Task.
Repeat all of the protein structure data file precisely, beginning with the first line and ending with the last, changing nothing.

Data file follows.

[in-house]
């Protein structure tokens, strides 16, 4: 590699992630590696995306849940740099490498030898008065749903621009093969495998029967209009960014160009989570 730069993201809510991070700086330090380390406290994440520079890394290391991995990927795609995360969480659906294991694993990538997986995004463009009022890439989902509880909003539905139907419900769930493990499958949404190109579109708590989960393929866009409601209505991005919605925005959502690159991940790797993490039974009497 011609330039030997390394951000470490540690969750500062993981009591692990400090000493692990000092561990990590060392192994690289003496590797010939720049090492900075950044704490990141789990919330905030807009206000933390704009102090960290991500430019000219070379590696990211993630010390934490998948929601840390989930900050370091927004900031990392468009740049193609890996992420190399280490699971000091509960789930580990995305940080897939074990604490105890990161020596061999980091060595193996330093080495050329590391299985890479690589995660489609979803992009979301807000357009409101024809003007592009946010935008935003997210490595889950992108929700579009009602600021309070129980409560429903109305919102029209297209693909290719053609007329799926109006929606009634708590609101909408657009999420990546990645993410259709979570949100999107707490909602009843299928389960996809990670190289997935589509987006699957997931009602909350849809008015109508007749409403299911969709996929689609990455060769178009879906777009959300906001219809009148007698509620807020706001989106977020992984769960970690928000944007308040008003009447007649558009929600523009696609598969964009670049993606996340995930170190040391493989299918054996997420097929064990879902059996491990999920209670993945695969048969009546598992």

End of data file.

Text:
[in-house]
């Protein structure tokens, strides 16, 4: 590699992630590696995306849940740099490498030898008065749903621009093969495998029967209009960014160009989570 730069993201809510991070700086330090380390406290994440520079890394290391991995990927795609995360969480659906294991694993990538997986995004463009009022890439989902509880909003539905139907419900769930493990499958949404190109579109708590989960393929866009409601209505991005919605925005959502690159991940790797993490039974009497 011609330039030997390394951000470490540690969750500062993981009591692990400090000493692990000092561990990590060392192994690289003496590797010939720049090492900075950044704490990141789990919330905030807009206000933390704009102090960290991500430019000219070379590696990211993630010390934490998948929601840390989930900050370091927004900031990392468009740049193609890996992420190399280490699971000091509960789930580990995305940080897939074990604490105890990161020596061999980091060595193996330093080495050329590391299985890479690589995660489609979803992009979301807000357009409101024809003007592009946010935008935003997210490595889950992108929700579009009602600021309070129980409560429903109305919102029209297209693909290719053609007329799926109006929606009634708590609101909408657009999420990546990645993410259709979570949100999107707490909602009843299928389960996809990670190289997935589509987006699957997931009602909350849809008015109508007749409403299911969709996929689609990455060769178009879906777009959300906001219809009148007698509620807020706001989106977020992984769960970690928000944007308040008003009447007649558009929600523009696609598969964009670049993606996340995930170190040391493989299918054996997420097929064990879902059996491990999920209670993945695969048969009546598992």